✅ Higher leverage across both TDC and GRV compared to the banks. ⛔️ Will only lend in the metro, and category 1 areas so will not do regional locations.
✅ Less stringent documentation requirements so can be much faster than the major banks. ⛔️ Cannot lend over $15m in facility limits.
✅ May not need full GSA’s from related entities, only need directors guarantees. ⛔️ Can get expensive if the project takes longer than anticipated and the facility needs to be extended.
✅ Can help owner builders and builder developers ⛔️ Some specialised development lenders charge monthly project monitoring fees
✅ More flexible with the developer’s profit margin, and can accommodate lower profit return projects.


What will be used as security?

  • First mortgage over the real estate being constructed
  • Limited recourse directors guarantees
  • Can negotiate a limited General Security Agreement (GSA) over all your rights in relation to the security property, and all related presale deposits held.
  • Full rights and designs to any and all intellectual property held on the site
  • A tripartite agreement between the developer, the bank and the builder.

no presale development


What does their lending criteria focus on?

As I mentioned earlier, your experience as a property developer is less of a concern with specialised development funders.

They assess every project individually, looking at the property itself, the area it’s in, and how saleable it could (potentially) be if something were to go wrong.

The benefit of this is two-fold:

Firstly non-bank lenders do not need to trawl through your financials, which as a developer can look amazing one year – and not as good in the next year while you are getting a project off the ground.

Secondly, if you have a really good development project, in an incredible area that is harder to make presales they can be much more flexible with presales.

For example, if you are constructing owner-occupied targeted 20 units in Paddington – it’s going to be difficult to make presales – compared to building 30 investment grade units in Albion.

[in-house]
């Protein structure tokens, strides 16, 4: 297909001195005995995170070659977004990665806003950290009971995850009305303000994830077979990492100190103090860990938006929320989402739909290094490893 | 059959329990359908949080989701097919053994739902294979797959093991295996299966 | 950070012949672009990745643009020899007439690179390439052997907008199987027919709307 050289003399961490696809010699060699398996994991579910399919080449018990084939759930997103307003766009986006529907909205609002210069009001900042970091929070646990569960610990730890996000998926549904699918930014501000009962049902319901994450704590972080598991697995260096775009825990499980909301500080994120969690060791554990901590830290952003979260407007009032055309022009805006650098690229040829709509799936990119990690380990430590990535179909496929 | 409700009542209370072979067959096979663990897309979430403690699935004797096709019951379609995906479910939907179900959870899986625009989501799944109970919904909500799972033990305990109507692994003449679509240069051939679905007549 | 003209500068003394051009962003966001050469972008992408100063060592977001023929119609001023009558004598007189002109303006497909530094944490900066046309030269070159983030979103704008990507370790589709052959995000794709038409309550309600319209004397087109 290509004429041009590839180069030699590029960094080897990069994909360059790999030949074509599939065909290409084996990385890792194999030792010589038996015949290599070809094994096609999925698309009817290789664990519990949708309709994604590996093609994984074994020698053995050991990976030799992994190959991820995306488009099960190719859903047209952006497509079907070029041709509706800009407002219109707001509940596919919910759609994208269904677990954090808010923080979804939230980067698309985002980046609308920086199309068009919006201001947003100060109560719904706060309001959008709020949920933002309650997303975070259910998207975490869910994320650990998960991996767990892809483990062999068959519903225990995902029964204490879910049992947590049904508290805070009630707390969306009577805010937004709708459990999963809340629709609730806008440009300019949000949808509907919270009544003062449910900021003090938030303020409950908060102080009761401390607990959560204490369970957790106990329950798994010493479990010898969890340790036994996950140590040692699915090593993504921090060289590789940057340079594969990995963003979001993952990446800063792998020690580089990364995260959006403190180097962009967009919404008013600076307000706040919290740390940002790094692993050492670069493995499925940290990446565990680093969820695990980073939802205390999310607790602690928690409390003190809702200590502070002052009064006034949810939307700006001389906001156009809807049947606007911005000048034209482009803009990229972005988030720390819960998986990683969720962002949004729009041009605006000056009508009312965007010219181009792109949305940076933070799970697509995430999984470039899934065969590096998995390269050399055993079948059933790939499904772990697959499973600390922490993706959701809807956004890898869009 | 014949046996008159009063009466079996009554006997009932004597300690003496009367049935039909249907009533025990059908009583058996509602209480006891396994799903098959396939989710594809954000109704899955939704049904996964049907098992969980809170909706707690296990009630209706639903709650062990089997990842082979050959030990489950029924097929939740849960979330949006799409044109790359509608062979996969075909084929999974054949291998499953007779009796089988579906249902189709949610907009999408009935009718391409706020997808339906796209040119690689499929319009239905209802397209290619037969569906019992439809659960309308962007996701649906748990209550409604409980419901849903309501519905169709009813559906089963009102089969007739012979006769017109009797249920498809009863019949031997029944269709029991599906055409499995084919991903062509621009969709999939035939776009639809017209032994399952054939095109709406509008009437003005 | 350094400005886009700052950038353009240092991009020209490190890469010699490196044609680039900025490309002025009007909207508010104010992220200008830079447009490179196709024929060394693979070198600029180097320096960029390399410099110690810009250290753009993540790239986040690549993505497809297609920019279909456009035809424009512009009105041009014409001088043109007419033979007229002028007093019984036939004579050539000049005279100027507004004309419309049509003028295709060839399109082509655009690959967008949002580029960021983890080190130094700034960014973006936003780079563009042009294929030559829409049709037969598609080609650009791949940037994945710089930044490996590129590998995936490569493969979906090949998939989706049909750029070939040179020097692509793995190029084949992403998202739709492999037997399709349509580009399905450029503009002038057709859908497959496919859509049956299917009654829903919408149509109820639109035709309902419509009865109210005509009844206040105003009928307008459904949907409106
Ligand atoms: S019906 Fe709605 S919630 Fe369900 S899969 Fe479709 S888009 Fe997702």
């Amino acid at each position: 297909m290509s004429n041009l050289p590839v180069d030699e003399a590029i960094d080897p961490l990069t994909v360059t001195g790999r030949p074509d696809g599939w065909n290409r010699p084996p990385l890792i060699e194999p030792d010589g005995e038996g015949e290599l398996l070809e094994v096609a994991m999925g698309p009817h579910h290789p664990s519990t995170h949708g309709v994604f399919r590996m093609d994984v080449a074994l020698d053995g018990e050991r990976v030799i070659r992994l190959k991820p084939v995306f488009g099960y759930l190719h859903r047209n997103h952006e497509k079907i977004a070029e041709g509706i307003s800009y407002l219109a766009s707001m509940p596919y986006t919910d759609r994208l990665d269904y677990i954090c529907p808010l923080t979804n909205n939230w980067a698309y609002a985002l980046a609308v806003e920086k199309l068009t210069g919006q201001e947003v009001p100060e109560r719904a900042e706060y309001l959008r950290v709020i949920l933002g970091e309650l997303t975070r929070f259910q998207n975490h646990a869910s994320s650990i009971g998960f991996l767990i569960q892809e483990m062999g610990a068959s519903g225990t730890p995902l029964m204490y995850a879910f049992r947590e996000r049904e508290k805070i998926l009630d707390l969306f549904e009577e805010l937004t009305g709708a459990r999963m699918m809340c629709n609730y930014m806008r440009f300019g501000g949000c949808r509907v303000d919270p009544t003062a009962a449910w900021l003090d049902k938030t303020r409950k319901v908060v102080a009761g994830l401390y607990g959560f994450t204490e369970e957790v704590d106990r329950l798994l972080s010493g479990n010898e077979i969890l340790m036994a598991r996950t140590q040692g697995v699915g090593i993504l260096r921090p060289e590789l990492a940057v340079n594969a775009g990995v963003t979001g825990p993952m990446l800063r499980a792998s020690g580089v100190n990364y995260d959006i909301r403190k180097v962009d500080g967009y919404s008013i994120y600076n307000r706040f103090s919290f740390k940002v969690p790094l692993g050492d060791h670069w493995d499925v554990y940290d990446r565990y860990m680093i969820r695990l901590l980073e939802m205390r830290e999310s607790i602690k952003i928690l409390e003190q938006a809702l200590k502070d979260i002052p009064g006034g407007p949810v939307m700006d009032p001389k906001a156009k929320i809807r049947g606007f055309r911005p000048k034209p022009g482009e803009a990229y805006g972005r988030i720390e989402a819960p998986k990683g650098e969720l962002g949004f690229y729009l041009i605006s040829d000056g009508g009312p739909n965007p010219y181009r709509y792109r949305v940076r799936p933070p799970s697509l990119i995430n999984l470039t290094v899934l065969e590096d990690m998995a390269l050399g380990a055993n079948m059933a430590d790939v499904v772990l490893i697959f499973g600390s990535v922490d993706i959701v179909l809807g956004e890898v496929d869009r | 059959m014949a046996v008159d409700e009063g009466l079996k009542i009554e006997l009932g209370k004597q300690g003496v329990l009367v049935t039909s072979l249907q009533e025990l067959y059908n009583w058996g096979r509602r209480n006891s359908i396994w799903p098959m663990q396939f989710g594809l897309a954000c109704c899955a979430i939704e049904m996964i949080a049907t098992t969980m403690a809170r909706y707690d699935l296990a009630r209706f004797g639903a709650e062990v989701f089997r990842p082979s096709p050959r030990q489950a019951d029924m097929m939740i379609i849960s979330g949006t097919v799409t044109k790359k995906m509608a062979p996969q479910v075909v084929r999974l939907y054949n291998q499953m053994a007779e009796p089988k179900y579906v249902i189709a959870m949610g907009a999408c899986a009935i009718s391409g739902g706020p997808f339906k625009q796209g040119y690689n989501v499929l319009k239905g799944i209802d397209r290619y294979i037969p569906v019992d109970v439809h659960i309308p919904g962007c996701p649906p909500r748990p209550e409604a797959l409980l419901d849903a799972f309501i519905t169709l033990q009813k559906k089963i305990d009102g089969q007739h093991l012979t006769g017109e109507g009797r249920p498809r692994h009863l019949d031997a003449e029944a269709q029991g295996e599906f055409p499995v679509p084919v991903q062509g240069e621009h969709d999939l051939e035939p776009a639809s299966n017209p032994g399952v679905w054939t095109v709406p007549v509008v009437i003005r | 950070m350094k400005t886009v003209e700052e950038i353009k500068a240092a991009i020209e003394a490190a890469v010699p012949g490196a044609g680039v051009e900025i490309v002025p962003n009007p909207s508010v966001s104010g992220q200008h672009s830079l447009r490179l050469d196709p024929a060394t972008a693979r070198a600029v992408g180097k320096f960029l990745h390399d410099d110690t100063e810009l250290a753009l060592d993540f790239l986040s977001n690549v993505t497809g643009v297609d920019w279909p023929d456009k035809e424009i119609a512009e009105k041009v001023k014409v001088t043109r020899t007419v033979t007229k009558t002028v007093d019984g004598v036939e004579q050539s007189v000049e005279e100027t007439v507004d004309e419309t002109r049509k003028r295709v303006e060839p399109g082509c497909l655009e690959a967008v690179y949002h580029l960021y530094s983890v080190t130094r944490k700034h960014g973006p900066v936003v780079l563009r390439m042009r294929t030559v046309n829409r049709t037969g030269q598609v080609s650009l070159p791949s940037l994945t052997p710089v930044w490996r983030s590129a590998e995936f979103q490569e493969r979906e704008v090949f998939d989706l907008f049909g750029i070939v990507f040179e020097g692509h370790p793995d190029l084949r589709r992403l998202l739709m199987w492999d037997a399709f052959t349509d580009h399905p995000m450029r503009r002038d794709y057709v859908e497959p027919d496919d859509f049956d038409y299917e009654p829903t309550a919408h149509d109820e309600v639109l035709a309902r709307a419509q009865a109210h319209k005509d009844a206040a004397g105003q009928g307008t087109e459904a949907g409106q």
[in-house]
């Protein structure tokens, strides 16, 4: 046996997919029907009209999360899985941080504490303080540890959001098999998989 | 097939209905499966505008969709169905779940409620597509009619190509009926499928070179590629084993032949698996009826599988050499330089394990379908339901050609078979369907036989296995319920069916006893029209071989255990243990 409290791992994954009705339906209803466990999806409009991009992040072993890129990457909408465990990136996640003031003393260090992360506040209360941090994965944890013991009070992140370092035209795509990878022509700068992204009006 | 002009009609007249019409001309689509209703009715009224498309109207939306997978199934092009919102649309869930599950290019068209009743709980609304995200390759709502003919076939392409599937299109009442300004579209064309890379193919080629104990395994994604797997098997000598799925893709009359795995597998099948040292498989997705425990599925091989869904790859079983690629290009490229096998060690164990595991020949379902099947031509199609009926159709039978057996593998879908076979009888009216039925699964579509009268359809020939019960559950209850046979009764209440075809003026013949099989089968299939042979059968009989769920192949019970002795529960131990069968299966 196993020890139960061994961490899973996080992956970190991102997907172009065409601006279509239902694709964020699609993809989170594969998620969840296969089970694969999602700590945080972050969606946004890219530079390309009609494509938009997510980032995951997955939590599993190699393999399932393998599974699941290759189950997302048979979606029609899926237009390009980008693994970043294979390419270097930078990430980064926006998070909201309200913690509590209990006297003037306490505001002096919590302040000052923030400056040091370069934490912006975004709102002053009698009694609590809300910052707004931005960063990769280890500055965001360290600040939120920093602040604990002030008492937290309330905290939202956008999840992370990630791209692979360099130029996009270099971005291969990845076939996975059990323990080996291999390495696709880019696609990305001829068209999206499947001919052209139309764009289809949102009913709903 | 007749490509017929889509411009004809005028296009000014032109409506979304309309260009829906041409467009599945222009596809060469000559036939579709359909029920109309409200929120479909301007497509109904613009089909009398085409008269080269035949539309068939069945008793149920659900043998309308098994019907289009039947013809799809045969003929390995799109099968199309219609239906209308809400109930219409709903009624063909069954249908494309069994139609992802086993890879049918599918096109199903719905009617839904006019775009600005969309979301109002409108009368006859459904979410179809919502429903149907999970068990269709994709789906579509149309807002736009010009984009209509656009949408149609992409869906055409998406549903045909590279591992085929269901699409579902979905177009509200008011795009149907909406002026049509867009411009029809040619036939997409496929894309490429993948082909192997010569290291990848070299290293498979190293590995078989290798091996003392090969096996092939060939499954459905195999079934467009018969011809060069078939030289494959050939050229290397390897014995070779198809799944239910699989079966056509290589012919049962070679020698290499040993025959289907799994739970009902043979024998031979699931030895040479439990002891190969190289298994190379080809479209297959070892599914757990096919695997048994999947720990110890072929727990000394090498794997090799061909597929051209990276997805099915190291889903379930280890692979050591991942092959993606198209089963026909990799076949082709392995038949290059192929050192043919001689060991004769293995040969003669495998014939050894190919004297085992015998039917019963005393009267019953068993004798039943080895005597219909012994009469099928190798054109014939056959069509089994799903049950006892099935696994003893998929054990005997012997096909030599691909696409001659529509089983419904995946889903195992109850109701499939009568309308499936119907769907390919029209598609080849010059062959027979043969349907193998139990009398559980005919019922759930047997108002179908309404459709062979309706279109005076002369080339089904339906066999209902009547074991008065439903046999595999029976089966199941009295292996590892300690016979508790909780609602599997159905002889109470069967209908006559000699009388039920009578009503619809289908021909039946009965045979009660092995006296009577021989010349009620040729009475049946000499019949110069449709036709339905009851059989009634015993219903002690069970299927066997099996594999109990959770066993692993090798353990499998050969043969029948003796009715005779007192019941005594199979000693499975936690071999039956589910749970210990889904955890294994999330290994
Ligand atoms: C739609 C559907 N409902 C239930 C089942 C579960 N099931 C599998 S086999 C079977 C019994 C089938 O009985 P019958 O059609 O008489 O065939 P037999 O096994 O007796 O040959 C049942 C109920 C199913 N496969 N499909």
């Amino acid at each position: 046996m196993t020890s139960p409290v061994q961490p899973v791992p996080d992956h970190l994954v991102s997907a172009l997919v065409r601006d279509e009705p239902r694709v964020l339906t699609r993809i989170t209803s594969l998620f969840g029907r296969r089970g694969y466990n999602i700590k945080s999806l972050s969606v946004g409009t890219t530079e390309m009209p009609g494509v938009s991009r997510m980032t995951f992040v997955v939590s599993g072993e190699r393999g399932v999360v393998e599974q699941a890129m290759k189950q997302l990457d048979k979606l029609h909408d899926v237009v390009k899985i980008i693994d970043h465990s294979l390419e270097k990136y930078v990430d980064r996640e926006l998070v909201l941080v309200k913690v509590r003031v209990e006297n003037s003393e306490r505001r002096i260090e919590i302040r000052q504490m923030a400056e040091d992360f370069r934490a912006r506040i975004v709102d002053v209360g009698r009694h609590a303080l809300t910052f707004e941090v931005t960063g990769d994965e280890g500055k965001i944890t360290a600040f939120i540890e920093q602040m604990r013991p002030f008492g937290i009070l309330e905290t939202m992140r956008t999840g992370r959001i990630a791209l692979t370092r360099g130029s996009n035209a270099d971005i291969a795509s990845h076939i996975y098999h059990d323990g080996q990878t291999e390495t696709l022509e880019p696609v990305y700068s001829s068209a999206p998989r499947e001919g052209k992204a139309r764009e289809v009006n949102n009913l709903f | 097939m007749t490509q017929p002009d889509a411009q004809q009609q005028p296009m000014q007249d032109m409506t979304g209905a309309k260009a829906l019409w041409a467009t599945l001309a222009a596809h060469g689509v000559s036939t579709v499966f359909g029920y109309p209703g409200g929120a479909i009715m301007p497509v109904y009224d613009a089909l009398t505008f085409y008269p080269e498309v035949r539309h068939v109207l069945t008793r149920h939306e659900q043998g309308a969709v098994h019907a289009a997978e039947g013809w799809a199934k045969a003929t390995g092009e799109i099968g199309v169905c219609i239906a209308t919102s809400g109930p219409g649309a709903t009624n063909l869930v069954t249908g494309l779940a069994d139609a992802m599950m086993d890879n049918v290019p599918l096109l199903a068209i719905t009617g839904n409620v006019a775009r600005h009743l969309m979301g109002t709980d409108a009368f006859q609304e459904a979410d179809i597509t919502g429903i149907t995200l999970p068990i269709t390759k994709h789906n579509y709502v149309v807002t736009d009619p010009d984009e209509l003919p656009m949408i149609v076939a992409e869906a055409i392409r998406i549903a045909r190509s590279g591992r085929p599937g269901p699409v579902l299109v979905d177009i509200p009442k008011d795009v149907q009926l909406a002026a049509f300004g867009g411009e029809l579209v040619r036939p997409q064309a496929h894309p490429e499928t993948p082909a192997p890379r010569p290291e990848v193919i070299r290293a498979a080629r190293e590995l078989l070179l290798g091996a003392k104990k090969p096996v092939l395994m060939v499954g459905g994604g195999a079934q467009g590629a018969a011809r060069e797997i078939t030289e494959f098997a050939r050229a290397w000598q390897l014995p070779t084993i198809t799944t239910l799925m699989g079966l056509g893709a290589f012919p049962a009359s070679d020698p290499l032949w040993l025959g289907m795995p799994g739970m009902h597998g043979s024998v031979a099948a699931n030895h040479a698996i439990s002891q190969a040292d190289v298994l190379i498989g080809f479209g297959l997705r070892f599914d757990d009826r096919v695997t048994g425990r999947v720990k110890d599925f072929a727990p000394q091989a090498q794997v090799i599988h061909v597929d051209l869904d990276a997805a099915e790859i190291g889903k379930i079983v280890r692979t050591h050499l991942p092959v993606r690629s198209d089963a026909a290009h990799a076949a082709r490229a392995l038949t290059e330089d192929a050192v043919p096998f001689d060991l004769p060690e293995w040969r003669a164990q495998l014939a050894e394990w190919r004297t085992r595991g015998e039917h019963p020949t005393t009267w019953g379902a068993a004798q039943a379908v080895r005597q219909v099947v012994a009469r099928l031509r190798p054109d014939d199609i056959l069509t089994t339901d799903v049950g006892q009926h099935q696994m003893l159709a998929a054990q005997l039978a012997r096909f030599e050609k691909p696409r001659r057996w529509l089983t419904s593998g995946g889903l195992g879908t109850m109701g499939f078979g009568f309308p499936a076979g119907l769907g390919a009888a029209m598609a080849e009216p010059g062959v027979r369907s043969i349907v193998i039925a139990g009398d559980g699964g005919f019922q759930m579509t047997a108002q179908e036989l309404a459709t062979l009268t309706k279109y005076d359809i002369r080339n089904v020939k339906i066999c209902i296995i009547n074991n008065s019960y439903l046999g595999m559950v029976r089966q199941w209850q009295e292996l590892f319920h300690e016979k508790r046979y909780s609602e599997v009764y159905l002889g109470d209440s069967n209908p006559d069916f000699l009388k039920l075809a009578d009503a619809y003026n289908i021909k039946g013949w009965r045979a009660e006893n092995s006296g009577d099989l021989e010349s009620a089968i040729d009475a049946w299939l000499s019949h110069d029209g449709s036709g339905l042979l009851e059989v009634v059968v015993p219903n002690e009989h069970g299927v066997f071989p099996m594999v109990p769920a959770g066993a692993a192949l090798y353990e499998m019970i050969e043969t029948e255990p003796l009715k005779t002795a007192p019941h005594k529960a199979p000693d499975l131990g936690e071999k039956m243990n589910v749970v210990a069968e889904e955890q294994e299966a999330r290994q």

Where a bank would take a broad brush approach to this, the specialised development lenders can offer flexibility.


Who are the non-banks good for?

The non-bank specialised development lenders are perfect for small to medium sized projects.

We find the sweet spot up to around 25-30 units or townhouses.

Not needing presales means you can get your project started much faster, and potentially sell for much more as you won’t need to rely on expensive investment channels to make sales.


Private Lending

It is not so common to do an entire property development using Private Lending.

(Because it’s so costly)

Interest rates usually start at 16% pa, and if it is a mezzanine facility it starts from 20%.

For this reason, mezzanine and stretched facilities usually sit behind a senior bank or specialised development lender as a second mortgage. The Private Lender is taking more risk than the first mortgagor, and therefore charges more.

This can also be structured as preferential equity (pref) which doesn’t involve a second mortgage but may involve taking a share of profits.

The benefit is that you can put in much less equity, or withdraw your equity before a project is completed to move onto your next development.

private lender


How much can I lend? 

A quick snapshot of current Private Lending options:

  • Multi-residential developmentBorrow up to 80% of the on completion value, excluding GST, or up to 90% TDC.
  • Max Facility Limit: On application
  • Max term: Up to 24 months.
  • Repayment Source: Interest can be capitalised
  • Interest/Fees: On application, broadly 2.00-5.00% establishment fee and interest rates > 16% pa.
  • Pre-Sales: On application, generally nil presales.
  • Residual Stock Lending: Case by case, depends on location and sponsor.


Advantages Disadvantages
✅ Less equity required, or possibly lower senior bank debt meaning fewer presales + project can start quicker ⛔️ Higher charges mean project needs to have enough profit margin to cover extra costs
✅ Very simple documentation and verification requirements ⛔️ Depending on the structure of private finance, may require consent from the first mortgage holder
✅ Can help owner builder and builder developers ⛔️ Can carry more risk for a developer as you hold much more leverage on the project with this type of funding.
✅ Higher leverage means you can withdraw equity from a project before it is completed. ⛔️ Can get extremely expensive and eat into your profit if the project timeframes run over and loan needs to be extended.
✅ Great if you need to settle a site quickly, or need a residual stock facility. ⛔️ Suited for short term finance, some private lenders only lend money for up to 6 months so not good for a 12+ month project.
✅ Can be structured as preferential equity (pref) to not require the second mortgage behind the bank